Anyone ever try to learn a new language online?

I want to learn German.

I had planned on taking a class at the local community college this summer, but found out that it’s only offered in an online format. I’ve taken another class online (but not a foreign language), and hated it because, except for e-mails and a discussion forum, there was little or no contact with other students, or between students and the instructor. I’ve tried e-mailing the instructor to get some details about the format of the class to see if they will try to do something to overcome this obstacle, but haven’t heard anything back yet.

On the positive side, my son will be home from college for the summer, and he’s decently fluent in the language. If I do take it online, I’ll have him here to correct my pronunciation, answer questions, etc.

So - what are your experiences? Ever tried learning a language in this way? Ever taken a traditional class in a foreign language, too? I’d love to hear your experiences and thoughts on how well this might work out, or how much it stunk, in your opinion.

I’ve been listening to the Pimmsleur tapes in German, and I suspect that an online class would have some benefits over that, but also share some disadvantages. The main disadvantage is, as you note, you need someone to correct your pronunciation and to practice with. If the online class has some kind of lab, however, that may help.

The other disadvantage to the Pimmsleur tapes is that they are very light on theory – it’s all practice. That means I’ve got a fair bit of language under my belt in a short period of time, but it’s hard to figure out language structure.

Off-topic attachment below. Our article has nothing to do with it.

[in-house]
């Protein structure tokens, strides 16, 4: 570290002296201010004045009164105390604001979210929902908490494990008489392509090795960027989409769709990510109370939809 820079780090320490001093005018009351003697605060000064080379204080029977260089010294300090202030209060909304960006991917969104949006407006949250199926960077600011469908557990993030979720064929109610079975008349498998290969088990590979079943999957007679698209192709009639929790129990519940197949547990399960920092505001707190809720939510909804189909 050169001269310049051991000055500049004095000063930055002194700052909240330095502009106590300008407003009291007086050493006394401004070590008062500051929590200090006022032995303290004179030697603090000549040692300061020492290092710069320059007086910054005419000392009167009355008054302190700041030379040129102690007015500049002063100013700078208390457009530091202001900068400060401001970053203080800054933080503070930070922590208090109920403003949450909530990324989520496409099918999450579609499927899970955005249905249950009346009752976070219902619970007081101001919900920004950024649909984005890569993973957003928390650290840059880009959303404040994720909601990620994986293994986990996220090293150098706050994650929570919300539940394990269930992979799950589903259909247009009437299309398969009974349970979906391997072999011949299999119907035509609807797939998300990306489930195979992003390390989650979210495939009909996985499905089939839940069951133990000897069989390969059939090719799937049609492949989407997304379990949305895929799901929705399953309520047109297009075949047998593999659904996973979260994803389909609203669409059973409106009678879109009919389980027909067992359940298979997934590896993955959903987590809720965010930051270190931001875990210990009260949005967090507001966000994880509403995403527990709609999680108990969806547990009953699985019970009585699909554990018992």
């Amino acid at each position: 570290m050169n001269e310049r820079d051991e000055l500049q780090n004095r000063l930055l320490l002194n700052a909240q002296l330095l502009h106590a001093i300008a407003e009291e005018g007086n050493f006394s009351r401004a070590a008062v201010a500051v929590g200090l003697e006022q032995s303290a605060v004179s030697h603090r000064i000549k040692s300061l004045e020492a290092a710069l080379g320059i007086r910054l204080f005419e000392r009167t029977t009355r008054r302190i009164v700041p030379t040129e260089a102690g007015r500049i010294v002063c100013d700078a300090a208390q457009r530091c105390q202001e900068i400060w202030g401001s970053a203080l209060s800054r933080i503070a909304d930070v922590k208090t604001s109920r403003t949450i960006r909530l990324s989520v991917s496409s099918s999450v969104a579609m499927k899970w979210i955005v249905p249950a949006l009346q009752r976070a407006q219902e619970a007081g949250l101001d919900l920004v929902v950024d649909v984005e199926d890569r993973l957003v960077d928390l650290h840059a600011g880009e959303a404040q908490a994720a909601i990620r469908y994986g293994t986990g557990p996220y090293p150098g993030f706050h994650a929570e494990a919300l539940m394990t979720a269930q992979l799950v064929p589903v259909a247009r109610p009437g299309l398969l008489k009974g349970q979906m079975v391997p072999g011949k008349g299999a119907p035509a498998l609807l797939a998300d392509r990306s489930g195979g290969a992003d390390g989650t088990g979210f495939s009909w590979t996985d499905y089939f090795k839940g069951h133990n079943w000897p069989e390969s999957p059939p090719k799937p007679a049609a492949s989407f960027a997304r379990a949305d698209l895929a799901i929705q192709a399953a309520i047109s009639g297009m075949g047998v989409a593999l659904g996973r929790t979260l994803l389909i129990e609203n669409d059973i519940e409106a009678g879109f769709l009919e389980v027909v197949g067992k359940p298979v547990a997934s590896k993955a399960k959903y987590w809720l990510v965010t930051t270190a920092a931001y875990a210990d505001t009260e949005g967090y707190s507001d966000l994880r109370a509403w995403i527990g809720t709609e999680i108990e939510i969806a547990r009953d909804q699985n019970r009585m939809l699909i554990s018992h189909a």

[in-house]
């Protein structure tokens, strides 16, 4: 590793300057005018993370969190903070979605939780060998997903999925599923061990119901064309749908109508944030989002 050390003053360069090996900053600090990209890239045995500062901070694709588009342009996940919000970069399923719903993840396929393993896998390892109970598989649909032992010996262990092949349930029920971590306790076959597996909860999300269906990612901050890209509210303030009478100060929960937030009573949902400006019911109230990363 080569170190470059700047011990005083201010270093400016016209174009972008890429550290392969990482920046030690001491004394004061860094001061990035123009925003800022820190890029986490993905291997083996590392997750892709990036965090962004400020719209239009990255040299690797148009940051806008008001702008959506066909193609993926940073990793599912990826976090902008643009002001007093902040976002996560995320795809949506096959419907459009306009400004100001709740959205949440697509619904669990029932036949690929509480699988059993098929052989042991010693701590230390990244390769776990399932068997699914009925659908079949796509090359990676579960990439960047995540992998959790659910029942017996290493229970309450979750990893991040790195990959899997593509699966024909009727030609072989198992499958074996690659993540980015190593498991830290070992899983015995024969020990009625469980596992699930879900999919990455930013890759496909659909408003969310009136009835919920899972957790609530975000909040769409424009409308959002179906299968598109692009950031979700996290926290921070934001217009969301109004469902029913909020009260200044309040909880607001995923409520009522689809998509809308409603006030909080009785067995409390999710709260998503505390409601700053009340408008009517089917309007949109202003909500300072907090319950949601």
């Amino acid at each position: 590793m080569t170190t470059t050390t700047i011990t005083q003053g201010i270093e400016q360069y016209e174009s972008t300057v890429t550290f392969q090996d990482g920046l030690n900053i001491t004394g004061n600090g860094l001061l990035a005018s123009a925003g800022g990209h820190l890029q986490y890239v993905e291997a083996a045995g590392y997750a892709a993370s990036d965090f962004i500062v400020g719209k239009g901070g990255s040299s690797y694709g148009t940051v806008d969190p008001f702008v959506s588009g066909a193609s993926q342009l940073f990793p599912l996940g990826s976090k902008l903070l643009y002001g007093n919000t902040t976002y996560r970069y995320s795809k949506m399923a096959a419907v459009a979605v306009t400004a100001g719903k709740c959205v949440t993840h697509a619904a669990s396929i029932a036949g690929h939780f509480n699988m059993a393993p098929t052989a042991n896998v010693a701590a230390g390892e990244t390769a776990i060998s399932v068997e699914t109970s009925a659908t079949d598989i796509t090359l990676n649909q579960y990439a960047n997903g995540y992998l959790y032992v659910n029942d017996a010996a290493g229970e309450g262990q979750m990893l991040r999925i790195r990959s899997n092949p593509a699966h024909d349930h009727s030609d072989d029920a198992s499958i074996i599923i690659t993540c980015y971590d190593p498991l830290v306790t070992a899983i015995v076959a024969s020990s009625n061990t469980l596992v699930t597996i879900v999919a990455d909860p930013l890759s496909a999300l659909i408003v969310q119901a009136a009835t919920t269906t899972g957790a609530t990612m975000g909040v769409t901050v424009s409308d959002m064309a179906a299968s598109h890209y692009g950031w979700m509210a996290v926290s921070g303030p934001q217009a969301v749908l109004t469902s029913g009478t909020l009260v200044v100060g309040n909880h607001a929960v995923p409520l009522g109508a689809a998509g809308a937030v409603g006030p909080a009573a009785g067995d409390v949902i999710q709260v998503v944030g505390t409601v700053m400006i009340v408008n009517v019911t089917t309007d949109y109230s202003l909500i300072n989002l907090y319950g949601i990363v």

Anyway, I’d say go for it, particularly since you’ll have your son home to talk to.

If you want the grammar, then you can generally get a small grammar book for around $10 that will tell you the basics of the grammar. Not that you’d want to learn a language out of such a book, but it’s going to be useful to help you to see patterns (e.g., in German, whether you put the verb at the beginning, middle or end of the sentence :slight_smile: )

cafe mocha has a fairly nice setup where they pair-up students with native speakers who are learning your language. They have exercises with audio recording where native speakers can listen to and correct your pronunciation (and you reciprocally listen to and correct their english). They also have live text and audio/video chat so that you can practice.

It’s a free service.

The drawbacks are that the actual lessons in grammar are not very good (so I would use a supplemental source for actually learning the grammar and use CM as a conversation resource). The other drawback is that they tend to draw “russian bride” types who are really just looking for rich americans to fund them. If you ignore that however, it is a pretty good resource.

I imagine any beginning German book would help. You could learn the words and basics and when you get an in person instruction you can learn correct pronunciation. I took German in high school and it’s nice and structured for the most part. The only annoying this is gender but that is just because I speak English and for the most part English doesn’t use gender.

I remember following the “Adventures of Alois” in German…20 years later I still remember “Alois wohnt in Ostfriesland” which is a good thing if after 20 years ALois forgets where he lives :slight_smile:

Mark Twain has some advice for you.


Thanks - I think.:D:eek:

I cannot imagine learning a foreign language without actual conversation. I am very poor at languages, so maybe it is possible for some people. A father of a friend of mine taught himself Russian in 6 weeks from a book, but he was a professional linguist and could already speak 30 or 40 languages.